- President Joe Biden and Democrats in Congress are trying to pass a $1.9 trillion Covid relief package. It would extend unemployment benefits and raise them by $300 a week, among other things.
- Yet many workers haven't yet gotten benefits from the $900 billion pandemic measure signed by former President Donald Trump in December.
- Delays have occurred in California, Colorado, Georgia, Hawaii, Indiana and Virginia, for example.
President Joe Biden and congressional Democrats are hoping to pass $1.9 trillion of additional pandemic relief, including extra jobless benefits.
Still, many unemployed workers haven't yet gotten benefit payments from the last stimulus package, which former President Trump signed more than a month ago.
States like California, Colorado, Georgia, Hawaii, Indiana and Virginia haven't issued that assistance to some groups of workers, according to their respective unemployment agencies.
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The $900 billion relief measure, passed in late December, extended unemployment benefits for 11 weeks and raised pay by $300 a week.
Many states have been issuing that aid to workers in phases, as they tweak their systems to account for various pieces of the legislation.
As a result, some groups have waited longer than others.
"The complexity of some of the additional specifications are challenging to program and will be an increased burden, not only on our [unemployment insurance] staff, but to claimants, as well," Mark Butler, Georgia's labor commissioner, said in January.
Some of those updates are ongoing, the Georgia Department of Labor said in a tweet Tuesday.
Biden's plan would extend unemployment benefits through September and raise pay by $400 a week.
Exhausted unemployment benefits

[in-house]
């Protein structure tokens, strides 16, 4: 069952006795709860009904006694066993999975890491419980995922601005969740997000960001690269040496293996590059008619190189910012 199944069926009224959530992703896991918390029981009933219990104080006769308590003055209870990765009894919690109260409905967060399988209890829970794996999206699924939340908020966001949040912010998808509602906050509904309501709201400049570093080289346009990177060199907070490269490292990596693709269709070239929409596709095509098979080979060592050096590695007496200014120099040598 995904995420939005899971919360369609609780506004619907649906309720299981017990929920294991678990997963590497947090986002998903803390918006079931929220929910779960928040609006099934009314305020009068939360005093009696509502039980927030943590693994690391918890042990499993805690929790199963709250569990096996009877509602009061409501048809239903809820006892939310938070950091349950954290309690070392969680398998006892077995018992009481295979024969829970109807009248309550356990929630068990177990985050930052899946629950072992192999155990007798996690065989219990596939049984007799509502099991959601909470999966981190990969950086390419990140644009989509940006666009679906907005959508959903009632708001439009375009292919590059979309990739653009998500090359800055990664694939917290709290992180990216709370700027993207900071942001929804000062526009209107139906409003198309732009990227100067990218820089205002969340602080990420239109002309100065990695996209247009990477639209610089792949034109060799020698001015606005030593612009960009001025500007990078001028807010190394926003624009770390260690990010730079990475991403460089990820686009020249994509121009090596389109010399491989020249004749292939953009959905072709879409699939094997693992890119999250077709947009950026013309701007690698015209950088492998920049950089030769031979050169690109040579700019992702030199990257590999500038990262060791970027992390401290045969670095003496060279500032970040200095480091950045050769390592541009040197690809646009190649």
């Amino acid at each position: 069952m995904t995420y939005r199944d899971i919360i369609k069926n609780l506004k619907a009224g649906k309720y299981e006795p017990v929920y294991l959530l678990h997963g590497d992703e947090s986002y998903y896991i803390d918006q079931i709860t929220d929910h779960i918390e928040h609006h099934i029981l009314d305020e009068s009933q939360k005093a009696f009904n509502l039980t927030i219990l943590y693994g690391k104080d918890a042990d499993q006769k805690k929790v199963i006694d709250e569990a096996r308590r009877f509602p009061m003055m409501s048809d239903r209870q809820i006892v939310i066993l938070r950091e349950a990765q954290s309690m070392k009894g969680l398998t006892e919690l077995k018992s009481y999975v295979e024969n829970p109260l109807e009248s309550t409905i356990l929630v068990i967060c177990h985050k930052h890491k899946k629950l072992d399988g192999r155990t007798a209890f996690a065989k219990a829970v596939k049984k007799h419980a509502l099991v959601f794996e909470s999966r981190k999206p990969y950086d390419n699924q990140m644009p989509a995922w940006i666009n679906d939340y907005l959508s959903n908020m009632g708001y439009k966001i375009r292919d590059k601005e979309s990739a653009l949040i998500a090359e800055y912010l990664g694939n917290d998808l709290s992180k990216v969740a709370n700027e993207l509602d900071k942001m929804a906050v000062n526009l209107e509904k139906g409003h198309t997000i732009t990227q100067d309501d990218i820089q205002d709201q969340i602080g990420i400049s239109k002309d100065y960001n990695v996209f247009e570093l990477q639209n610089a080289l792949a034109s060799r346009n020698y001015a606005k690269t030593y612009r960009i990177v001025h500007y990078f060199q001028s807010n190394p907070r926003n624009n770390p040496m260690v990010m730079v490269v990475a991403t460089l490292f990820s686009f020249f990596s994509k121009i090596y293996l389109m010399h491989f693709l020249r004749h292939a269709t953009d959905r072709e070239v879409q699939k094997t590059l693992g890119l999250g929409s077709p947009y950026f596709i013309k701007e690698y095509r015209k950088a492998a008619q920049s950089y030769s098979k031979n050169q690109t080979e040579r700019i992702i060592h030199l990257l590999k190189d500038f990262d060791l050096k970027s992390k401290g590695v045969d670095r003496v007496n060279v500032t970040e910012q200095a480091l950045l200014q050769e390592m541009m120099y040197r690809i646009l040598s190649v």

Delays seem most common for workers who'd been collecting benefits since the early spring and "exhausted" their aid — meaning they hit the maximum number of weeks allowed under the CARES Act.
That federal law limited the duration of aid through two temporary programs: Pandemic Unemployment Assistance, which pays benefits to the self-employed and others who don't qualify for typical state assistance; and Pandemic Emergency Unemployment Compensation, which offered extra weeks of state benefits to the long-term unemployed.
It appears re-starting their benefits has taken longer than for other workers who hadn't yet hit their maximum weeks.
Colorado, for example, began issuing aid to workers Monday — with the exception of workers who'd exhausted PUA and PEUC benefits.
The date for that "Phase 2 rollout" hasn't yet been determined, according to a post on the Colorado Department of Labor and Employment website.
Californians who'd exhausted benefits face a similar situation, according to a spokesperson for the Employment Development Department, who didn't offer a timeline for system updates.
Virginia and Hawaii started paying those who'd exhausted PUA benefits, but not those who ran out of PEUC benefits for the long-term unemployed.
Hawaii will soon start paying those benefits, said William Kunstman, a spokesman for the Department of Labor and Industrial Relations. He didn't offer a specific timeline.
Virginia officials originally planned to issue the payments Jan. 29. However, "the implementation date has changed," according to its Employment Commission website. A spokesperson didn't immediately return a request for comment.
The $900 billion pandemic aid package created additional requirements for some workers to continue receiving aid. For example, Pandemic Unemployment Assistance recipients must submit documents to prove their self-employment. (The timeframe differs for new applicants and those who'd been collecting.)
Indiana officials will begin paying PUA benefits once those requirements are resolved. Those "vouchers" were made available to workers in the state starting Jan. 29, according to the Department of Workforce Development.
"The additional requirements must be integrated before eligible payments can be released," Butler said of Georgia.
They include increased identification verification requirements, a new mechanism for employers to report job refusals and failures to return to work by employees, and additional fraud detection measures, he said.